When Michael Jackson died I became semi-obsessed with Michael Jackson music for a solid two weeks. Off The Wall, Bad, and Thriller only really. Listening to this stuff on headphones for the first time hit refresh in my head. Freshened up my ears to it. Headphones were key. And I was surprised by how much I liked the songs! My respect for Quincy Jones went through the roof. I played songs like Off The Wall over and over again listening all over it. Separating the tracks out in my head. Singling out the baseline. Listening to the light strummy strummy guitar constantly dancing in the background. How the song resets like a carriage return on a typewriter. Surprisingly touched by Michael's discovering his confident voice with his 'Heeee!' And 'Tuh!' And 'Ho!' And the groovy bridge.
Listen to what makes up this song:
Michael wrote Dirty Diana? Michael wrote Smooth Criminal? By himself?! And Bad? When? On what? Where? I assumed he kept a hand in stuff and co-wrote and inspired songs-- but I didn't know he was off on his own putting together these hits. Over and over. On his lonesome.
I eventually burned through the MJ Rolling Stone Commemorative Issue and of course got sad about his decline. Bummer stories like how he wore a prosthetic nose and once he was rehearsing and he knocked it off his own face and at the tip of his nose was just a hole-- where I guess it got screwed in or whatever. Was ew. And his eventual descent into loony toon sad madness blah blah. But with all the junk piling up it seemed that up until Invincible-- Michael was actually at the controls of the machine. The one he'd actually built. He wasn't simply a puppeted corporate product. He was the boss.
And with this flick, although obviously it would be distorted-- I thought maybe it would give a glimmer into how he looked as an actual legitimate artist. To provide closure to me for the reintroduced Michael by giving me a few moments of the aspect of him I respected the most. (yes this is overly dramatic compared to my actual reality)
Anyway, 10 seconds into this movie I realized I made a terrible mistake. A lapse in judgment that led to me walking out inside of 40 minutes. Freak marionette Michael did his death dance throe final moves. Hearing songs like Smooth Criminal played through 'live' was nothing I needed. At all. And yeah, there were glimpses of how he interacted with people but nothing that was too revealing other than that sketchy director guy speaking slowly when describing a stage problem to Michael. It was boring to me. And why should I have liked it? This Is It! as a live show would spark zero interest in me if Michael was still alive-- of course unless it all went horribly wrong.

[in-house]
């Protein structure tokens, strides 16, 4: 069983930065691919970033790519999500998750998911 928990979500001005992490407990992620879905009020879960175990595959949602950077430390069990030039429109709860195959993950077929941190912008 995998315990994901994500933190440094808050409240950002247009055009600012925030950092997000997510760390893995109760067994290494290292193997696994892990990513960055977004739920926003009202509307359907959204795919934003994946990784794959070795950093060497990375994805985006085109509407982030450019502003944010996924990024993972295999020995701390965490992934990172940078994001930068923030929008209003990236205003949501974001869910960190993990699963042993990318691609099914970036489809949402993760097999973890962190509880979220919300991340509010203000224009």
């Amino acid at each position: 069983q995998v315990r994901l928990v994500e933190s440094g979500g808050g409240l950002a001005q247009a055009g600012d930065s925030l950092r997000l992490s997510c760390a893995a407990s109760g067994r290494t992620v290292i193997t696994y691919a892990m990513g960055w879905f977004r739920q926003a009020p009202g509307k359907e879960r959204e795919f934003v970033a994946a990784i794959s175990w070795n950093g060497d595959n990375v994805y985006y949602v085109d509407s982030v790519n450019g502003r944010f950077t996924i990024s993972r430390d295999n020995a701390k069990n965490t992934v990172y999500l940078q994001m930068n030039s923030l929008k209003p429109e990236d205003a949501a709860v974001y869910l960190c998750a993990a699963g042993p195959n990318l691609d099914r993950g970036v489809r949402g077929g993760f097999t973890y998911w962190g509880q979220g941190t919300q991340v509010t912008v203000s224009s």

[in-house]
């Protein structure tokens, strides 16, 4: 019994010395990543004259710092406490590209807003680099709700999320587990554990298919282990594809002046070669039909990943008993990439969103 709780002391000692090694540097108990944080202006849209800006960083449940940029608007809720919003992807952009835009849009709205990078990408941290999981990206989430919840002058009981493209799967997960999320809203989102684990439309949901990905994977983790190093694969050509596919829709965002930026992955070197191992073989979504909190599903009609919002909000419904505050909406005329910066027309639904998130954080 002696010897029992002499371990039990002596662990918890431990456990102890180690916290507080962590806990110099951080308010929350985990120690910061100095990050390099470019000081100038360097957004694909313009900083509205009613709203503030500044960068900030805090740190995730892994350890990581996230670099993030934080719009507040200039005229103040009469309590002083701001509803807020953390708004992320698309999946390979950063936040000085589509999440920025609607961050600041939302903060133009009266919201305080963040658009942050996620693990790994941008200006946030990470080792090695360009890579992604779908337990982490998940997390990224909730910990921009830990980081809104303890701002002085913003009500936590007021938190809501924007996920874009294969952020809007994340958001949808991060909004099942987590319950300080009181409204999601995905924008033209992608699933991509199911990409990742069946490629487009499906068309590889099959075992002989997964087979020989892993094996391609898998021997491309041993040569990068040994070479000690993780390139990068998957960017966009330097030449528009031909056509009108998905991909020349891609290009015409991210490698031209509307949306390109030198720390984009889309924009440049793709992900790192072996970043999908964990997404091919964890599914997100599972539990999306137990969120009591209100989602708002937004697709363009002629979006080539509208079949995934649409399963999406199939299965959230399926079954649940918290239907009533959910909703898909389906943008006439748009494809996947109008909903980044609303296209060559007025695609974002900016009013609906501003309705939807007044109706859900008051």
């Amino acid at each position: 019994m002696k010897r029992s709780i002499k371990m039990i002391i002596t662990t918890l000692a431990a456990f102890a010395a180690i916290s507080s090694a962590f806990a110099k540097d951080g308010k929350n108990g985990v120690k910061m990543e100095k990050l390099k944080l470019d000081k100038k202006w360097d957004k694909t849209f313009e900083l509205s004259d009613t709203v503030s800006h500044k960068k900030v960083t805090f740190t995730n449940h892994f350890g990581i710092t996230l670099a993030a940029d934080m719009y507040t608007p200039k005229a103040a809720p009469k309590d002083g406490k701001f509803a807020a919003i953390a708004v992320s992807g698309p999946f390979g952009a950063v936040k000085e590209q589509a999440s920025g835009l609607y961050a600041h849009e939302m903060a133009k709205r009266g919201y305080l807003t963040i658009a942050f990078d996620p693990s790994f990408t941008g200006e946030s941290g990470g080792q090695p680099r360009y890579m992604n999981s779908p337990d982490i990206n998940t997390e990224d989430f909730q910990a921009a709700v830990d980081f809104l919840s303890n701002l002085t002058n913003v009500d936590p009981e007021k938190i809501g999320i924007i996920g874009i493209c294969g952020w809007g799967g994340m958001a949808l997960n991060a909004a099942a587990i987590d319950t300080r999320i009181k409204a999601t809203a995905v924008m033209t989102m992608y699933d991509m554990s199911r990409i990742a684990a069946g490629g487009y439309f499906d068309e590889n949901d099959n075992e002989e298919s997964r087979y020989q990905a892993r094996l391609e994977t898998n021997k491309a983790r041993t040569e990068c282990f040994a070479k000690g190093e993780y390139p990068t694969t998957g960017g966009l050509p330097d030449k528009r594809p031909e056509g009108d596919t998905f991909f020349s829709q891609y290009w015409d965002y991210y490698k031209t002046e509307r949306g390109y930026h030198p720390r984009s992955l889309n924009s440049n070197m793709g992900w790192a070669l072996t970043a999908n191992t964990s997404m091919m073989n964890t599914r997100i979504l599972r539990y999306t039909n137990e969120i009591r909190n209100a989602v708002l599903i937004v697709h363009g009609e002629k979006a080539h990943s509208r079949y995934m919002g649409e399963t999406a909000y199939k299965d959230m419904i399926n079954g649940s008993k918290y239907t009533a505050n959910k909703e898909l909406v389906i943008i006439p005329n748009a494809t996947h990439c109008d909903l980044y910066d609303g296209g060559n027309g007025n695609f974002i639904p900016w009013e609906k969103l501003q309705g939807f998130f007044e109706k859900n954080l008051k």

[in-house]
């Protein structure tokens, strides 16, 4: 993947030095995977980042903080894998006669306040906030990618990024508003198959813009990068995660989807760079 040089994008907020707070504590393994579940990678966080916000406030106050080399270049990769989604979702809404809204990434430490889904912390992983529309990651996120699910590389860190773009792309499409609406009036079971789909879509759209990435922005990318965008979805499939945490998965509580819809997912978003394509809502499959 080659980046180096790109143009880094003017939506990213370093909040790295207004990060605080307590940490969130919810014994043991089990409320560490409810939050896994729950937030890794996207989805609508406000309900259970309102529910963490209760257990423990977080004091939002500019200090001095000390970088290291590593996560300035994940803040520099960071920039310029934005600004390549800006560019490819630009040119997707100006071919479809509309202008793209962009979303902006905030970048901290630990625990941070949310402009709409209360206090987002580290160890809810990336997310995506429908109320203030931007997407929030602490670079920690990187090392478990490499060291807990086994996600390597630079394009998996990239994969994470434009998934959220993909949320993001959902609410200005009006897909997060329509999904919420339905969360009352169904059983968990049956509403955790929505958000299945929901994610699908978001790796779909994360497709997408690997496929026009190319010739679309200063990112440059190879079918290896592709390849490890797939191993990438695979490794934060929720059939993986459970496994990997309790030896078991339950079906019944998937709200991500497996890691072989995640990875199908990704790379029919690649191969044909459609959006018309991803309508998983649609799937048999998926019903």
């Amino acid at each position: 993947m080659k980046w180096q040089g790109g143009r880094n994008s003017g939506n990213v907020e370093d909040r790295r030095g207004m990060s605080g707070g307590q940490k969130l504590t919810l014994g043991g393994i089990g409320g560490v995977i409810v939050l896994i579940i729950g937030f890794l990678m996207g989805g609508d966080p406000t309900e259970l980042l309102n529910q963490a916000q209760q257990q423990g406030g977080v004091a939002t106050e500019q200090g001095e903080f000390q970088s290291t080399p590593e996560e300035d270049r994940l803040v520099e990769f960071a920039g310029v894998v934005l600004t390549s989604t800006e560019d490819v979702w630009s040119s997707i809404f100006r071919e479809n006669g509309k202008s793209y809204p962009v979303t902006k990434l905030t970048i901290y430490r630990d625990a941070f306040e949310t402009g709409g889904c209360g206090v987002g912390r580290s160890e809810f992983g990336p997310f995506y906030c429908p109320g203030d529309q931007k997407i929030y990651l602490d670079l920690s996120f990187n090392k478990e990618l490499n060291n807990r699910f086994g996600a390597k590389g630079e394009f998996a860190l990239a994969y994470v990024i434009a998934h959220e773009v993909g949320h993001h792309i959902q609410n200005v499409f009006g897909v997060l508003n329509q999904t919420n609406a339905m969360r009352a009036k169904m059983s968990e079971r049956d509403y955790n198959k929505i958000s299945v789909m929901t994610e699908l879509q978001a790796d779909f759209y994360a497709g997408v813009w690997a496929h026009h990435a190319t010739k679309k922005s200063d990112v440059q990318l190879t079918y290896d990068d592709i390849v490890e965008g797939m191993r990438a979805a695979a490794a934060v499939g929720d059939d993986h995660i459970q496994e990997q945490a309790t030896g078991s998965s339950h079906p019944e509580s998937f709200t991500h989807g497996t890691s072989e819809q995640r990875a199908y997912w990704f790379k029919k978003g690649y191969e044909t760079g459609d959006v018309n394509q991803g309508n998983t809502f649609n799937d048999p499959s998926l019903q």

As I walked out of a near-empty theater I got closure on Michael Jackson officially. I probably won't listen to his music again for years. Nor will participate the soon to be assault of products and newly discovered songs (new albums?) of course. I'm done with it. I'm sure whatever is left over is mediocre at best. But regardless of how fked up and skinny and drugged out Michael was at the end-- it was interesting to see him barebones that way. So close to curtain call, it seemed all he had left were his little dance steps and still solid voice. Everything else was already ghosted and gone. But it is an honest testament that underneath the mental shellshockery and grotesque appearance-- it was apparent his energy was still disco pulsing around in there. Somewhere. And it was surprisingly bright too.
Three Good Things About this Movie
- It was interesting to stare at with a tilted head and a mouth hung half
- For hardcore showman Michael fans there's probably a decent payoff here.
- It was kind of cool to see music course through him in a natural setting.
Three Bad Things About this Movie
- The looming number of 50 (fifty?) shows made everyone involved blatantly
guilty of pushing him too hard.
- The whole thing smelled clammy.
- From what I saw-- there was zero footage outside of the stage area. Nothing genuinely backstage.
All in all, this probably will be an interesting DVD rental to the mild fan on up. If you have the right TV set and speakers or whatever you might appreciate the experience extra. But the whole thing is really unnecessary. There's nothing here you can't imagine. Dancers on scaffolding against skyline lighting posing like they're hanging out. Tapping their feet. Michael bopping his head while fiddling around with a keyboard guy to get the right sound. And some semi-impressive muted dance steps and vocals of a 50-year old superstar about to drop dead-- arguably at the right time.